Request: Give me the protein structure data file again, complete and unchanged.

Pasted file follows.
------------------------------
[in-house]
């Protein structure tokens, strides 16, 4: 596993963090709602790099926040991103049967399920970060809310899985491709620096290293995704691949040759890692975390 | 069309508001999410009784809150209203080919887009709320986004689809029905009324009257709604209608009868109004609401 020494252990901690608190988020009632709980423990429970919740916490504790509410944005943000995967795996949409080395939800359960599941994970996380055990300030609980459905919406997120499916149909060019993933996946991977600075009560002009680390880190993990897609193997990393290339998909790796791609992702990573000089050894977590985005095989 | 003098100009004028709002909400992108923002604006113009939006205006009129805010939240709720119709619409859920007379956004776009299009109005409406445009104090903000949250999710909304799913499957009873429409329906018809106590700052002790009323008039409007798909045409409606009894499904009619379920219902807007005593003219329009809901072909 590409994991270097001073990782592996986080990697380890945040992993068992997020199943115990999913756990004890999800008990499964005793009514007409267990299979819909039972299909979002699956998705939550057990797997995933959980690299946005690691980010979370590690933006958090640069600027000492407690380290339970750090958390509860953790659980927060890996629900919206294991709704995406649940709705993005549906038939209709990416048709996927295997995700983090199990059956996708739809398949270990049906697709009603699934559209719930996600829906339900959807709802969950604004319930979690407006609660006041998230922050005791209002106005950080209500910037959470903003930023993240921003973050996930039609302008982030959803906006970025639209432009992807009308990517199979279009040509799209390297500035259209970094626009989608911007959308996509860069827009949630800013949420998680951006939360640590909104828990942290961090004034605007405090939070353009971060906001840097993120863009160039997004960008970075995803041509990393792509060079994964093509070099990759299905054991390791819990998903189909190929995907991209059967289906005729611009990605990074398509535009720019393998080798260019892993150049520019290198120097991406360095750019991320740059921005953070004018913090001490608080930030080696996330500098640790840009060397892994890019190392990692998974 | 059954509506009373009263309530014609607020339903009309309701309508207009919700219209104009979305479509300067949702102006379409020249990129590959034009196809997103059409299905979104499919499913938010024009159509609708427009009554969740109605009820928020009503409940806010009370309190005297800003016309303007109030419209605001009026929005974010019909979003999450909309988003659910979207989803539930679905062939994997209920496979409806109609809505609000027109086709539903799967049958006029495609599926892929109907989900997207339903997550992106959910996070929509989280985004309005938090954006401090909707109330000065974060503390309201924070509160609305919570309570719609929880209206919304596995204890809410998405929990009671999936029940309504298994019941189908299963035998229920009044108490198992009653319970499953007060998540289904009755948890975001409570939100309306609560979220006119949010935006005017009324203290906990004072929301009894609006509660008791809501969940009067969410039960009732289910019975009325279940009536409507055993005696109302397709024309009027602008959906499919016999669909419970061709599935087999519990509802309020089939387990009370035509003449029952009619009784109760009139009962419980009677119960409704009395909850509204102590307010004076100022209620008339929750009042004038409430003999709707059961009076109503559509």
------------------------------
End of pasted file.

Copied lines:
[in-house]
């Protein structure tokens, strides 16, 4: 596993963090709602790099926040991103049967399920970060809310899985491709620096290293995704691949040759890692975390 | 069309508001999410009784809150209203080919887009709320986004689809029905009324009257709604209608009868109004609401 020494252990901690608190988020009632709980423990429970919740916490504790509410944005943000995967795996949409080395939800359960599941994970996380055990300030609980459905919406997120499916149909060019993933996946991977600075009560002009680390880190993990897609193997990393290339998909790796791609992702990573000089050894977590985005095989 | 003098100009004028709002909400992108923002604006113009939006205006009129805010939240709720119709619409859920007379956004776009299009109005409406445009104090903000949250999710909304799913499957009873429409329906018809106590700052002790009323008039409007798909045409409606009894499904009619379920219902807007005593003219329009809901072909 590409994991270097001073990782592996986080990697380890945040992993068992997020199943115990999913756990004890999800008990499964005793009514007409267990299979819909039972299909979002699956998705939550057990797997995933959980690299946005690691980010979370590690933006958090640069600027000492407690380290339970750090958390509860953790659980927060890996629900919206294991709704995406649940709705993005549906038939209709990416048709996927295997995700983090199990059956996708739809398949270990049906697709009603699934559209719930996600829906339900959807709802969950604004319930979690407006609660006041998230922050005791209002106005950080209500910037959470903003930023993240921003973050996930039609302008982030959803906006970025639209432009992807009308990517199979279009040509799209390297500035259209970094626009989608911007959308996509860069827009949630800013949420998680951006939360640590909104828990942290961090004034605007405090939070353009971060906001840097993120863009160039997004960008970075995803041509990393792509060079994964093509070099990759299905054991390791819990998903189909190929995907991209059967289906005729611009990605990074398509535009720019393998080798260019892993150049520019290198120097991406360095750019991320740059921005953070004018913090001490608080930030080696996330500098640790840009060397892994890019190392990692998974 | 059954509506009373009263309530014609607020339903009309309701309508207009919700219209104009979305479509300067949702102006379409020249990129590959034009196809997103059409299905979104499919499913938010024009159509609708427009009554969740109605009820928020009503409940806010009370309190005297800003016309303007109030419209605001009026929005974010019909979003999450909309988003659910979207989803539930679905062939994997209920496979409806109609809505609000027109086709539903799967049958006029495609599926892929109907989900997207339903997550992106959910996070929509989280985004309005938090954006401090909707109330000065974060503390309201924070509160609305919570309570719609929880209206919304596995204890809410998405929990009671999936029940309504298994019941189908299963035998229920009044108490198992009653319970499953007060998540289904009755948890975001409570939100309306609560979220006119949010935006005017009324203290906990004072929301009894609006509660008791809501969940009067969410039960009732289910019975009325279940009536409507055993005696109302397709024309009027602008959906499919016999669909419970061709599935087999519990509802309020089939387990009370035509003449029952009619009784109760009139009962419980009677119960409704009395909850509204102590307010004076100022209620008339929750009042004038409430003999709707059961009076109503559509």